I handed in a report concerning the liquid fires which had been the subject of experiments at Woolwich, and of these presented at headquarters samples of two kinds. I them made a trial of them in shells and proved that they and, for like reason, all liquids so highly combustible were not suitable for shells.
This much was accomplished by the month of April, 1863. I then instituted experiments with solid phosphorus and ascertained the fact, on which is based the method now introduced, that a shell charged with solid phosphorus in water would on explosion deliver the phosphorus in a state of vivid combustion and as a semi-fluid. I then, on account of the great cost of phosphorus, sought to make such combinations as would reduce the quantity of this substance without impairing its qualities. In this I believe that I am successful, and have reported accordingly.
The first public experiments were made in August or September last, before General Mercer and the chiefs of ordnance and artillery at Savannah, and the report thereon by Colonel C. C. Jones was highly commendatory. Since then I have sent to General Jordan and to officers of the ordnance department a number of these shells, amounting in all to 93.
This has been done in conformity with orders, but nevertheless at my own risk, inasmuch as the cost has been paid by me and if they were not accepted I would not be repaid. But of these shells I have scarcely had any information since they left me, a long time since.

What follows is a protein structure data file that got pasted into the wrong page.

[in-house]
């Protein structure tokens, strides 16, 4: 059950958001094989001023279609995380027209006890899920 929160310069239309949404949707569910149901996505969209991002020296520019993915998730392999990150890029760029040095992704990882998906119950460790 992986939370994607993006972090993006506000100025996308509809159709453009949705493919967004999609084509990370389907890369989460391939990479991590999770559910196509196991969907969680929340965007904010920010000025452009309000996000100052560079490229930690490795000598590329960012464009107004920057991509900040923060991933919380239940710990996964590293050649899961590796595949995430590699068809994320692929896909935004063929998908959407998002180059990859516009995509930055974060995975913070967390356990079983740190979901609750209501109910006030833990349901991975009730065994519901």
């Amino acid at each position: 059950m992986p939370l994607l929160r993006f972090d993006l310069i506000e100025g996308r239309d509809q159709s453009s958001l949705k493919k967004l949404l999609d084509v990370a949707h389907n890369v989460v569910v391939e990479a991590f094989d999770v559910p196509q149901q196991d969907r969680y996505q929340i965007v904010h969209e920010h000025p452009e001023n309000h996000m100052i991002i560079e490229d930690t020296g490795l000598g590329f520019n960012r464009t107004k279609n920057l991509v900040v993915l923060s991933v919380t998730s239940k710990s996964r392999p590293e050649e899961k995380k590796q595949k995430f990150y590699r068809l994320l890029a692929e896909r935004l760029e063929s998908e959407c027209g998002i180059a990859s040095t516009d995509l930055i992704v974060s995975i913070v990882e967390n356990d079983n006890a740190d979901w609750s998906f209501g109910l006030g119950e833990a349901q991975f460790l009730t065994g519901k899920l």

I received the copy of a report showing that certain rifle shells had been tried and that the charge of powder was insufficient, but that the composition was satisfactory, and on the 22nd December a communication informing me that some of the shells had been reported upon unfavorably. Beyond this I have no instruction in the matter. I do not know shells were received what were tried, whether the fuses failed, or if the charges were deficient, or if the composition was more or less combustible than it ought to be. Should there be such defects they are easily remedied.
I do not know whether it is expected of me to continue to work in the dark, but for some time past I have been waiting for instruction and am now doing nothing in the matter. That I regret this is evinced by my frequent importunities.
I would not, however, have ventured to thrust my services and doubts upon your attention, except for a fact which seems to call upon me for some performance, which is, that I have found at the railroad depot a large quantity of phosphorus consigned to me; from the weigh I conjecture that it is enough to charge two thousand 8-inch shells. I have received no letter relative to it, neither do I know where it comes from, nor can any one inform me about it. That it comes to me in consequence of an application made by General Jordan to the Chief of Ordnance, I do not doubt, but until I have specific orders for the preparation of shells I cannot proceed, and unless I have some knowledge of the result from those shells that I have prepared I may go on blundering to the end.
In fine, if it is desired that I should continue this work it will be necessary to put it in charge of an officer of the ordnance department at Savannah, so that I shall neither be responsible for delays or costs.
I consider that in August last I had completed all that I was called upon to effect, and that to bring the design to useful results it was only necessary, as in all other practice, to adopt a shell of